Say goodbye to juggling between your favourite biscuit, cup of tea and remote control.
Tea, a life saver, a comforting hug in a mug that can chase away those winter chills and Monday blues could soon become even greater.
Some of you may raise your fists in anger at the idea that a cup of tea could be improved upon but it’s true!
Thanks to researchers at Lancaster University a cup of tea could soon become a TV remote. Gone will be the days of juggling a Hobnob, your tea, and the remote as your favourite mug becomes a powerful tool for change.
Thanks to new gesture control technology, everyday objects can be turned into remote controls.
According to the paper ‘Matchpoint: Spontaneous spatial coupling of body movement for touchless pointing’ – which will be presented at the UIST2017 conference in Quebec City this October, researchers from Lancaster University have been able to discover a way of turning objects and the body into controls that can interact with screens.
Matchpoint technology requires a webcam and works by displaying moving targets that orbit a small circular ‘widget’ in the corner of the screen. The targets represent different functions and once a user is synchronised the direction of movement of the target with their cup of tea they can achieve ‘spontaneous spatial coupling’ – or simply active the function.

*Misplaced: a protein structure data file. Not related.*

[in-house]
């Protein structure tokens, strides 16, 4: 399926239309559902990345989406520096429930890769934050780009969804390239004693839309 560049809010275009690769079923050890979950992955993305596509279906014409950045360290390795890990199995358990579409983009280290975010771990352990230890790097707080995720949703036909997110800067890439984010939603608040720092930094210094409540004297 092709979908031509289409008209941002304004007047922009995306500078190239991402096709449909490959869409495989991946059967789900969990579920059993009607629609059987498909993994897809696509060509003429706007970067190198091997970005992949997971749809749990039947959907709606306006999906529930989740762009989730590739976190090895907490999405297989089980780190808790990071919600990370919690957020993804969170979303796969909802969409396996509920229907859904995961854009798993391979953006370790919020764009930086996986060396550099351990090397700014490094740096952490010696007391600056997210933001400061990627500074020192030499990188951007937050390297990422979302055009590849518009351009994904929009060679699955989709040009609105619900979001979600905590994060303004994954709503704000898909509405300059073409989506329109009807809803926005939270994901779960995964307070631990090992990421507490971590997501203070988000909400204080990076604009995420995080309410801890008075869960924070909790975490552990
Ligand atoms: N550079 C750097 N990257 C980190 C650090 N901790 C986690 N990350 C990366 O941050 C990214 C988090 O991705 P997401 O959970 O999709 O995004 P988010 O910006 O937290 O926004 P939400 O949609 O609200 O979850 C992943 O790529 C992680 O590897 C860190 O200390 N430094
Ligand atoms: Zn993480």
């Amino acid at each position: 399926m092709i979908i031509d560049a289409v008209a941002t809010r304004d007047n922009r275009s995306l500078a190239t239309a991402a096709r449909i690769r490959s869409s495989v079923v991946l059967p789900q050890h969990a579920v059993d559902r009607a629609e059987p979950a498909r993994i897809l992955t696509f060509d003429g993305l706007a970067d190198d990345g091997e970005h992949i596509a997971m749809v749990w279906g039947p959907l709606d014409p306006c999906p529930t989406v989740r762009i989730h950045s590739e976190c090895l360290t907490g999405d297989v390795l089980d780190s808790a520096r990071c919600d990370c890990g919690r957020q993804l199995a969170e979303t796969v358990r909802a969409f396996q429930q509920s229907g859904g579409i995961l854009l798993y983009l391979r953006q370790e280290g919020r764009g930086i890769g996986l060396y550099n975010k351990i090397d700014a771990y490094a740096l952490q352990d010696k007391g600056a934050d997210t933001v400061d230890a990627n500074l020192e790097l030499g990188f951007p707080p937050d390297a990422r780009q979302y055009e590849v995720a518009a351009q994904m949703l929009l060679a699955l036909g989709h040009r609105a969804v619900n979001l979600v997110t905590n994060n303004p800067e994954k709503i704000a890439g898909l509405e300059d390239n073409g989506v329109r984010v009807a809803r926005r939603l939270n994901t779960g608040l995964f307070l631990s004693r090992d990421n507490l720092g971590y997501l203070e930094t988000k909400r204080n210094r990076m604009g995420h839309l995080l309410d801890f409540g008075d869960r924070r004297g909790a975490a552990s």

For those shouting that this is just like normal gesture control, well it’s not. The software of Matchpoint doesn’t look for a specific body part that it’s been trained to identify, instead it looks for rotating movement. This means that in addition to the software not requiring prior knowledge of the object, it also doesn’t require calibration.
Although smart televisions are an obvious use case, the technology could be used to control other screens. Think Minority Report.
Christopher Clarke, PhD student at Lancaster University’s School of Computing and Communications, and developer of the technology, said: “Spontaneous spatial coupling is a new approach to gesture control that works by matching movement instead of asking the computer to recognise a specific object.
“Our method allows for a much more user-friendly experience where you can change channels without having to put down your drink, or change your position, whether that is relaxing on the sofa or standing in the kitchen following a recipe.
“Everyday objects in the house can now easily become remote controls so there are no more frantic searches for remote controls when your favourite programme is about to start on another channel, and now everyone in the room has the ‘remote’. You could even change the channel with your pet cat.”
Christopher Clarke and Professor Hans Gellersen of Lancaster Univeristy are the researchers on the paper.